Keep Your Eye on Process Improvement

Hawk EyeIn my consulting and research I’ve seen many companies launch process improvement programs such as Total Quality Management, Business Reengineering, Lean, and Six Sigma. Many got significant benefits, including lower costs, faster time-to-market, and better customer experiences. But after one round of improvement, they gave up and let their organization get flabby again. Organizations, like people, need to stay fit and make improvement a habit to be competitive. So why don’t they? Why is sustained process improvement so rare?

Consider the story of Allied Signal. Under Larry Bossidy, Allied Signal was a “poster child” of process improvement success following the “Six Sigma” approach — enjoying consistent growth in earnings and cash flow from 1991 to 1999, highlighted by 31 consecutive quarters of earnings-per-share growth of 13% or more, and tripled operating margins to almost 15 percent. Bossidy wrote a best-selling book, called Execution, about his approach. Yet when Allied Signal merged with Honeywell in 1999 and Bossidy departed in 2000 and was replaced by Mike Bonsignore, they dropped their Six Sigma attention while focusing on a GE-Honeywell deal. According to market analyst Cliff Ransom, “It took about 18 months for a Six Sigma culture to essentially disappear when the wrong successor to Larry Bossidy took the reins.”

Or consider the story of Wiremold, a famous example of a “lean transformation,” profiled in the book Lean Thinking. From 1990 when new management and Japanese consultants arrived to 1999, Wiremold’s stock rose 32% per year, the first shipment fill rate rose from 60% to 92%, sales per full time employee rose from $92,000 to $241,000, inventory turnover rose from 3.4 to 15.8, and new product development cycle time declined from 2-3 years to 3-12 months. Then in 2000, Wiremold was acquired by Legrand, a French manufacturer of electrical equipment. Legrand was firmly committed to batch production and standard cost accounting, and the lean transformation unwound in a few years.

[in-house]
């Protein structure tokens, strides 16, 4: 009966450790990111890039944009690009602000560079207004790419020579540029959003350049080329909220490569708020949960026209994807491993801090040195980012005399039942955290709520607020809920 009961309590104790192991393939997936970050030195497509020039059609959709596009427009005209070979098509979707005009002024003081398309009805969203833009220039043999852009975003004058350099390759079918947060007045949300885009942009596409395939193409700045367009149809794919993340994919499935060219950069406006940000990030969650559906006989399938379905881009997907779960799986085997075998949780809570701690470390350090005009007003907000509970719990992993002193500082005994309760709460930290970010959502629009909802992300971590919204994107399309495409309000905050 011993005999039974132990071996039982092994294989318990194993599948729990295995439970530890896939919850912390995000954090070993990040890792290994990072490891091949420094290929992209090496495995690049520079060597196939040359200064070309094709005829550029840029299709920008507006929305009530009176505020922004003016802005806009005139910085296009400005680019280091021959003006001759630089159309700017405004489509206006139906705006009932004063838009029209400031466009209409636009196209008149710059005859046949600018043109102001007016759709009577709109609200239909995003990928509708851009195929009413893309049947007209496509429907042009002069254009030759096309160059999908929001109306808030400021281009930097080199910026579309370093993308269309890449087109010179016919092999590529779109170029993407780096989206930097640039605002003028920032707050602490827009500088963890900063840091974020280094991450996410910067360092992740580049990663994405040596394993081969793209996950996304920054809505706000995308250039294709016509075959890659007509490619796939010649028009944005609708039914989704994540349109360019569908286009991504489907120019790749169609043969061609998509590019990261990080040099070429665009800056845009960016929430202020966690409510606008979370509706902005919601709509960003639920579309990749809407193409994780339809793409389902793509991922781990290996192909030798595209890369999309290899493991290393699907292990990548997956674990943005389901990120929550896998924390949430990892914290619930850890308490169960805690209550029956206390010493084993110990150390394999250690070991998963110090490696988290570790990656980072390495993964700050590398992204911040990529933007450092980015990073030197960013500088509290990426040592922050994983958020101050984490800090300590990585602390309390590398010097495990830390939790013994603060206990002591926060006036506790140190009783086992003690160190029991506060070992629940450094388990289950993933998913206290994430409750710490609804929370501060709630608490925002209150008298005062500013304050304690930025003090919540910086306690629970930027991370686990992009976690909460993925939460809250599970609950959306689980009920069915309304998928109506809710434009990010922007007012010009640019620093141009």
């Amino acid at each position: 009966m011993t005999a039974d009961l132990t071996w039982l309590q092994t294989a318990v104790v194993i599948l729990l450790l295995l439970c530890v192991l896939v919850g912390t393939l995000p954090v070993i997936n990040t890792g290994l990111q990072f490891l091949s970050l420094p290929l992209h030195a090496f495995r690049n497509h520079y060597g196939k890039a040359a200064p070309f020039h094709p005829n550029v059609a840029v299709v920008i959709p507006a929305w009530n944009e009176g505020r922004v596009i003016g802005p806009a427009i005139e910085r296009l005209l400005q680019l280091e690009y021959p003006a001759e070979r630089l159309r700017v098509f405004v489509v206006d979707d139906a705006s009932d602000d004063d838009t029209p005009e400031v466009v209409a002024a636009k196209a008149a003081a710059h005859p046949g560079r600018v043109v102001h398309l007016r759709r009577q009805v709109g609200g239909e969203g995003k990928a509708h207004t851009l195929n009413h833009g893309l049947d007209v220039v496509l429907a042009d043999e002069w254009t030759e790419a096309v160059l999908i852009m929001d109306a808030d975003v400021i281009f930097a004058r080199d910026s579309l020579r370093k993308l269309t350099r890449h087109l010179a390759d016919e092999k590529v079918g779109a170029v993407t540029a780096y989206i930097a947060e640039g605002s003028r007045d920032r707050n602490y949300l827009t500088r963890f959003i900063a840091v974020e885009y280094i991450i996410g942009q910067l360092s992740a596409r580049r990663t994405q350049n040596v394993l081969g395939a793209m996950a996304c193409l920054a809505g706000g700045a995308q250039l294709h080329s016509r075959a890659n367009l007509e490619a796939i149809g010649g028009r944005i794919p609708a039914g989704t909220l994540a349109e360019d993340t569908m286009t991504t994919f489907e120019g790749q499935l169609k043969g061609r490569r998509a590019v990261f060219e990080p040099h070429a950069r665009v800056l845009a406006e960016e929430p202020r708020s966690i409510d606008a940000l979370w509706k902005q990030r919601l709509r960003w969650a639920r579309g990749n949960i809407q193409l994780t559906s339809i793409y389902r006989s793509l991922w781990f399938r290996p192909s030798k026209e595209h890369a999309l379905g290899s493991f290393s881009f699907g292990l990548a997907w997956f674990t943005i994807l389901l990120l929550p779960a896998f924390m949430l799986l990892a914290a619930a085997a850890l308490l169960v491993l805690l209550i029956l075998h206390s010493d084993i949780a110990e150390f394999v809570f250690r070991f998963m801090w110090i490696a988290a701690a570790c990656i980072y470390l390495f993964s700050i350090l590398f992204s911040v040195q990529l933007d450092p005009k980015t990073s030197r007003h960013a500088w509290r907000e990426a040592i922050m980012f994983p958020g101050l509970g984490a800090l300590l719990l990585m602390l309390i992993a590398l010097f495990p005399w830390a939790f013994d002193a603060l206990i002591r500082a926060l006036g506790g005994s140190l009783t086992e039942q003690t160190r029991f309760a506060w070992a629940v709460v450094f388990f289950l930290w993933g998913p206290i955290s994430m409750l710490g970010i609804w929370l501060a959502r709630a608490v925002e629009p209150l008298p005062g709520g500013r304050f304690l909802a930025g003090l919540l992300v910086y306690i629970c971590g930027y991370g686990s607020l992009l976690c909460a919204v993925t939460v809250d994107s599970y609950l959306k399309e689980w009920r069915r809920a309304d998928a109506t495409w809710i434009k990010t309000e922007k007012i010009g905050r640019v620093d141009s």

As the Allied Signal and Wiremold stories demonstrate, there are significant potential business benefits from adopting a process improvement program, yet despite these apparent benefits, they weren’t enough to build process improvement into Allied Signal’s or Wiremold’s DNA. What are the factors that get in the way of continuous improvement?

In my research, including analysis of more than twenty companies which have launched major process programs, I’ve identified five factors that have gotten in the way of sustained attention to process improvement:

  1. Competing demands for attention (as with Honeywell’s potential deal with GE)
  2. Competing mindsets and behaviors (such as work harder vs. work smarter)
  3. Strategic irrelevance (other more important levers for competitive success)
  4. Traditional management processes (Legrand’s cost accounting)
  5. The pain of disruption

Request: Have you experienced a process improvement program that was launched and then dropped? What are the factors you have seen that get in the way of sustained attention to process improvement?

This article first appeared on the Harvard Business Review and has been lightly edited.


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Categories: Continuous Improvement, Process Management

Author:Brad Power

Brad is a consultant and researcher in process innovation. His current research is on sustaining attention to process management. He is currently conducting research with the Lean Enterprise Institute.

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One Comment on “Keep Your Eye on Process Improvement”

  1. Carlos Leitao
    January 25, 2013 at 10:00 am #

    The 30 odd years experience acquired in various industries and in diverse disciplines, I have personally experienced this dilemma. I have experienced the following two examples.
    a) the Lean management process starts off with a bang with all parties getting the necessary training and experiencing significant financial gains etc, 18 months or so down the line people including top management start to fall by the way side and the lean system starts to erode.My personal opinion in this case, A person should have been selected from the onset to drive the Lean management systems and continue to show consistent improvement to all those involved thus stimulating their interest,
    b) The company top management have heard the benefits deriving from a Lean management system and embark in getting consultants in and looking at the financial gains if they introduce Lean management systems into the company. All goes well for say 24 months and a take over or merger occurs. When the latter occurs the new owners are unaware of the Lean management system presently in place. So once again the system starts to erode. Should a person, as mentioned in (a) been appointed from onset, he could have enlightened all the new powers to be how past history had shown significant financial gains since the introduction of the Lean management system. This, i feel, would stimulate the new powers to be and thus the continuity.

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